If you are the owner of rental property there is a pretty significant tax law change going into effect for 2012. As of this year anyone who owns rental property must now report all vendors doing work that exceeds $600. For the landlord that holds multiple rental properties this really is nothing new as they have been required to report this to the IRS.
Last year however, the Federal Government enacted the Small Business Jobs Act of 2010 (H.R. 3297) that expanded the reporting requirement to include ANYONE who owns rental property. To put it bluntly the little guy is now required to send a 1099 to contractors working on their homes.
Rental Owner Tax Obligations
If you are the owner of rental property it means you now have a legal obligation to collect information from contractors doing work at your property including their name, address, tax identification number or social security identification. You must also keep a detailed record of what you pay them through out the year. Again at the end of the year you are obligated to send them a 1099 form.
Rental Property Exemptions
There are a few exemptions that would allow a home owner not to report to the IRS including:
- The property is only a temporary rental of your primary residence.
- The income generated from the rental does not meet minimum threshold requirements.
- Putting together the forms necessary to complete the reporting to the IRS would create a hardship for you.
As of this writing the IRS has not determined what would be considered the minimum income and what constitutes a hardship on your part. Expect the IRS to update these requirements soon. In the meantime do not let this deter you from keeping detailed records.
Recording Keeping For All Contractors
The requirement for keeping diligent records applies to all contractors doing work including but not limited to painters, electricians, plumbers, carpenters, landscapers, cleaners and even your accountant. Anything associated with running the business of having a rental property is included in these calculations.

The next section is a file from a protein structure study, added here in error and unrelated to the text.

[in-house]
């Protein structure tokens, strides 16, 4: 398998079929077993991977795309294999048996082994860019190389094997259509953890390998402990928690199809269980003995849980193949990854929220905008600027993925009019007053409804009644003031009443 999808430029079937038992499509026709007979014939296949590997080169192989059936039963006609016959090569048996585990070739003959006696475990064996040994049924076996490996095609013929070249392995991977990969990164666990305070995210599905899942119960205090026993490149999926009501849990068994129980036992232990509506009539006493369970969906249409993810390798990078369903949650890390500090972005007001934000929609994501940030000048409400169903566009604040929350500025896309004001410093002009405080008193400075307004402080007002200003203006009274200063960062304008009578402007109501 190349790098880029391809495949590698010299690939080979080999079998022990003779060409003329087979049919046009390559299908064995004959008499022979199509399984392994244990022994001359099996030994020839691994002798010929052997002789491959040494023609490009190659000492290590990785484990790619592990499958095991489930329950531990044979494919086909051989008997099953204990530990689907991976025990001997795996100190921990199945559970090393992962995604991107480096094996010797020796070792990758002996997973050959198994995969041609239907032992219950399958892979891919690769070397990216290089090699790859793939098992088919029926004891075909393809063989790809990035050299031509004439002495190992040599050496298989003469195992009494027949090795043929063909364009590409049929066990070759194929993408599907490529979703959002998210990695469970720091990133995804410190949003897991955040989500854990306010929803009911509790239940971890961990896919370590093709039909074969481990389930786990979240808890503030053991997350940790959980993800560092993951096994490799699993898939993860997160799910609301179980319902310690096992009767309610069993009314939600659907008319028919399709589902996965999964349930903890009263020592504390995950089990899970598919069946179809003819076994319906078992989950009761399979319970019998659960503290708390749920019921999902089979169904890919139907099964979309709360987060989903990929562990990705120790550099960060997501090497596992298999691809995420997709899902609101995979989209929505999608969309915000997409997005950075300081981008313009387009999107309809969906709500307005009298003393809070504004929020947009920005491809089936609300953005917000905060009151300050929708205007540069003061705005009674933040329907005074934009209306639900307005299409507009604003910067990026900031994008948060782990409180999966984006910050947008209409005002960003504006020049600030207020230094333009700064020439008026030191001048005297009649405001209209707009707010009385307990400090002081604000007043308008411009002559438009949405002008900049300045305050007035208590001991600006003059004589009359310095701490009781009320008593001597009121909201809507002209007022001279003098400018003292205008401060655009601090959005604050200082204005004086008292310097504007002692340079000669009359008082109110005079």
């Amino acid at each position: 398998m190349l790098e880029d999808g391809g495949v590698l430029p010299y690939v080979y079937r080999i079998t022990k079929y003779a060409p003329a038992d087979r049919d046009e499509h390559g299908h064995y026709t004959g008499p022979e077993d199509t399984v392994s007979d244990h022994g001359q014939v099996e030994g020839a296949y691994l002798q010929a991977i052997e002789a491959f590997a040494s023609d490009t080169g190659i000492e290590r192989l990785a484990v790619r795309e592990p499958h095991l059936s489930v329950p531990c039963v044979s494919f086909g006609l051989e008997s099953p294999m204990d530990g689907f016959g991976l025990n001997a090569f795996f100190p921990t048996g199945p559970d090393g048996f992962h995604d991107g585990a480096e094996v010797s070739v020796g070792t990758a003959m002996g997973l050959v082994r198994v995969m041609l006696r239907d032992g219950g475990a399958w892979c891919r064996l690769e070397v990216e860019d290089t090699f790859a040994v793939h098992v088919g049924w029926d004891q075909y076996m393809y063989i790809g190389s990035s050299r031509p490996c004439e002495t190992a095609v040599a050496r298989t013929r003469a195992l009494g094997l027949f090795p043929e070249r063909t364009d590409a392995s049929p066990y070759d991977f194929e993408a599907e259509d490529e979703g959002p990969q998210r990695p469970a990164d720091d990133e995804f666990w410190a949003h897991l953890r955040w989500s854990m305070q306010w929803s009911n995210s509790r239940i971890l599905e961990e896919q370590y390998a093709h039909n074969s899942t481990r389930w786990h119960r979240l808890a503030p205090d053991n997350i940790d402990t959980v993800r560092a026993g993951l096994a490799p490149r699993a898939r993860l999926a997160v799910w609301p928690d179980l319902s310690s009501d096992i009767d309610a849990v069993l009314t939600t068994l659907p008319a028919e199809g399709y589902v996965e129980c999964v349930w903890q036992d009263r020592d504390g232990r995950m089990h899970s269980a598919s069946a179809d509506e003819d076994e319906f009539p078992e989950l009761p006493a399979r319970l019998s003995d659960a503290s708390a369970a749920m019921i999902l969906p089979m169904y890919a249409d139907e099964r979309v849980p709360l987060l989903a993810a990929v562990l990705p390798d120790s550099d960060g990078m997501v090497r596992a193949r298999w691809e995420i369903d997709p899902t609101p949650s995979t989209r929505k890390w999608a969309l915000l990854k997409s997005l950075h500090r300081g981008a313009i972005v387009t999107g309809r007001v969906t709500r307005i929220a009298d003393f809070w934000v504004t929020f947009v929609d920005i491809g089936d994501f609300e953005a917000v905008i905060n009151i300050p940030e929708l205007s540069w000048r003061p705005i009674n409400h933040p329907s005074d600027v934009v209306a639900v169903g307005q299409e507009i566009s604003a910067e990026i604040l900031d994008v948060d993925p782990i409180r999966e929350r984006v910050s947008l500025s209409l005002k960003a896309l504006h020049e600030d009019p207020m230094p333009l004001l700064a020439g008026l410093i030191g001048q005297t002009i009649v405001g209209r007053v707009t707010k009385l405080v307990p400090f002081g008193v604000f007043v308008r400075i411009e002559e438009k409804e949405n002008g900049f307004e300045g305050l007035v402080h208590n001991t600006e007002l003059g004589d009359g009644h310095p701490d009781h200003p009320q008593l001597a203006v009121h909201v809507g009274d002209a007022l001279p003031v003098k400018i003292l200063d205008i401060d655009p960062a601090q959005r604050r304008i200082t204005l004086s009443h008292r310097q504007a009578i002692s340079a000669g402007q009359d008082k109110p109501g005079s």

When calculating the work that was generated on the property recoding keeping becomes vital because if you have a landscaper doing work in the beginning of the year that amounts to $350 dollars and later on in the year does another $300 dollars worth of work the burden of providing this information becomes necessary under the new rules.
Rental Tax Penalties For Filing Late
The IRS has not set the important tax dates as of yet for the 2011 tax year. These dates will become important to have on your calender as the penalty for reporting late will be $250 dollars.
You will be able to file a 30 day extension for getting the tax forms to the IRS, however, this will not apply to making sure you get the appropriate forms to the contractors who have done work on your property. The contractors are going to need to have these forms in order to complete their own taxes and the burden is on the rental owner to provide them in a timely fashion.
If you are the owner of rental property you are probably aware of all the tax deductions available to you. If you are considering purchasing a rental property for the 1st time you may want to brush up on the rental property tax deductions. Of course this becomes an important piece of the puzzle come tax time!
About the author: The above Real Estate information on rental property tax law changes was provided by Bill Gassett, a Nationally recognized leader in his field. Bill can be reached via email at email@example.com or by phone at 508-435-5356. Bill has helped people move in and out of many Metrowest towns for the last 24+ Years.
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